A professional musician named JJ Williamson identifies as a pansexual cisgender black man. He grew up surrounded by church music and God’s calling to be worship leader. He attended a private Pentecostal college to pursue a music degree and travel with the school’s leading Christian a cappella group. He endured racial harassment often being the only male black performer until he graduated. Still loving God and music, he accepted an offer to be the choir director at a prominent Church of God in the Birmingham area. The experience led him to walk away from the church entirely and identify as agnostic.

“I worked at a church in the Southeast as Trump was running for president. When I tell you that I’ve never felt so out of place and alone in my actual life, I truly mean it. I’m over here trying to bring modern and relatable sounds to the praise and worship experience (while also not forgetting about the choir) and I had old ladies rudely bursting into my office to sit down and tell me that ‘Blue Lives Matter’,” JJ recounted. “I began to speak out against racism and homophobia and I was met with ‘sit-downs’ and lunches detailing how I shouldn’t be vocal or involved with either as my own agent if it doesn’t align with how the church will (eventually) present their view on such matters. I was betrayed and left hanging by people I assumed wanted the best for me.”

Many of my colleagues and I have left church music leadership entirely. We are rarely trusted as professionals or respected as human beings with our own choices and personal lives.

As for my own experience, I accepted a full time position in Southern Mississippi having completed my graduate degree, a few years before I decided to come out. At the same time, I embarked on my first queer relationship. The church was Methodist and I was not asked, but it was extremely clear that being genderfluid or homosexual in any way was not to be tolerated. I had already been let go from another local church for being “one of the gays.” I wanted the job and I felt I could keep my lives separate while I gained some experience. I was so used to denying my identity to get by and make money that it didn’t occur to me yet that this wasn’t good for me. Immediately, I stuck out. Students who sensed my queerness came to me for a safe space to confide in through their voice lessons. They warned me, “People around here get beat for being gay.” They begged me to be careful and not accidentally out them.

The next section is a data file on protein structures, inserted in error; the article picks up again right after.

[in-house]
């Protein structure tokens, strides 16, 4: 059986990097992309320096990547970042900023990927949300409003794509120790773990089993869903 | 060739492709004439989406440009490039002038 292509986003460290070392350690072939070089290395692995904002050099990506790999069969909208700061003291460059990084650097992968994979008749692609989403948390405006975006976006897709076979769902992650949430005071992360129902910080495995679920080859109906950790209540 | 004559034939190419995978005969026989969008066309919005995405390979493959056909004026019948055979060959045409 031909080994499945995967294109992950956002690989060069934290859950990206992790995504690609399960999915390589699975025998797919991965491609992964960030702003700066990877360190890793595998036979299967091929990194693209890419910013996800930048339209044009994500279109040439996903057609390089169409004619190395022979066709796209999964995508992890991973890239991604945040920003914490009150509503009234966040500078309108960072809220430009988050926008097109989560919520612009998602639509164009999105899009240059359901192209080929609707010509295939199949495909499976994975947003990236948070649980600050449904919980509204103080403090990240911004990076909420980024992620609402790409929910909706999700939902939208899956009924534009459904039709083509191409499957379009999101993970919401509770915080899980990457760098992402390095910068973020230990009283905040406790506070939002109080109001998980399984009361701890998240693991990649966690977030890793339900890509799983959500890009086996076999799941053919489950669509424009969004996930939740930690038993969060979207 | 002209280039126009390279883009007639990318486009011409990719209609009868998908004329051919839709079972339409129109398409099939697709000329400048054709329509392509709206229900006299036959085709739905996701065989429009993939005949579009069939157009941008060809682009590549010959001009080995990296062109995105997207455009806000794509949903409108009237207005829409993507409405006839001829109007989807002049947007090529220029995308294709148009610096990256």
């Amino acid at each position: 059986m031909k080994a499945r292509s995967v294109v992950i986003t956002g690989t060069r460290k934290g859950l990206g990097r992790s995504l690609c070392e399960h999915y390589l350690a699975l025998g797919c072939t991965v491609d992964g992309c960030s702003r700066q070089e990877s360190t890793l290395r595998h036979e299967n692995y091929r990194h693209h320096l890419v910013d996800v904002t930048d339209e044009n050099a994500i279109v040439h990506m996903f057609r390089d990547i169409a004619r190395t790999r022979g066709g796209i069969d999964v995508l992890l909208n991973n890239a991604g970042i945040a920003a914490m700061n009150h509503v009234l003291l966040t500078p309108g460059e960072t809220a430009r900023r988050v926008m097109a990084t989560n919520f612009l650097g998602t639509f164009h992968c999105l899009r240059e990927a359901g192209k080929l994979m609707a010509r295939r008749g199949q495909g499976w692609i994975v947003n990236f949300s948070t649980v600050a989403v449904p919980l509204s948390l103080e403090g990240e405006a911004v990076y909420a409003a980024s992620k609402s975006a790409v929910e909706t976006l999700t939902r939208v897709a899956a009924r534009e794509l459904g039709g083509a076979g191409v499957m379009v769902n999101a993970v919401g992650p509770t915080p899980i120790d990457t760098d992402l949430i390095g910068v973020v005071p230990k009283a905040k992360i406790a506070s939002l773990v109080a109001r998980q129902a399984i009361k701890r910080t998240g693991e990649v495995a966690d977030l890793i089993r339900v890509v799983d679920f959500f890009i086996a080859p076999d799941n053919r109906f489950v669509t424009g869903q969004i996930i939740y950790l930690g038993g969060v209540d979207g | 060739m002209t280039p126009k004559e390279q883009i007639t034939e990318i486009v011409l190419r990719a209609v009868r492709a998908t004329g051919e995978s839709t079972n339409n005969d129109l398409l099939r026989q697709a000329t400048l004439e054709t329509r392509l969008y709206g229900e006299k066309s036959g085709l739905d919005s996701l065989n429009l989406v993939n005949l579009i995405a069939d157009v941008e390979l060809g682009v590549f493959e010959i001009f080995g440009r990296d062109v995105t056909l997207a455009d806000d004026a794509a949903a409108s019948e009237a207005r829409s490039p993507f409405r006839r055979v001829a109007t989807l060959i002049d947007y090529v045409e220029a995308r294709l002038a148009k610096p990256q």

I was 25 years old, trying to grow a program, meet the requirements of the church, and have my own privacy and not live dictated by the standards of people who wanted me to model their idea of a perfect woman and meek choir director. Sexism was rampant. It was obvious the male director before me had gotten away with honesty and leadership that I could not simply because of gender. I was pulled aside and reprimanded by old ladies over my business attire on Sunday mornings, snarky mamas who wanted to find dirt on me would stalk my Facebook to find things to report.

I met some people who were life-changing to encounter and had some special moments as a musician and spiritual person, but my own identity was shrinking as well as my mental health. I couldn’t please anyone and I was looking over my shoulder at all times paranoid to even go out in public with my girlfriend. The entire experience burned me out and broke my heart as someone who had grown up as one of them.

Many of my colleagues and I have left church music leadership entirely. We are rarely trusted as professionals or respected as human beings with our own choices and personal lives. Thankfully, more conversations around this topic are happening and I feel called to chronicle my experiences and those of others.

I know at this point in my life I would never direct in a church setting again. I am thankful to be singing for an Episcopalian church after a hiatus as a professional chorister. The community is peaceful and engages in taking care of others from all backgrounds and ethnicities. My choir is directed by queer clergy and is filled with fluid identities who are celebrated and affirmed. I am 29, and it is the first religious space I have ever felt safe.


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Cat Dean

Cat has written 1 article for us.

22 Comments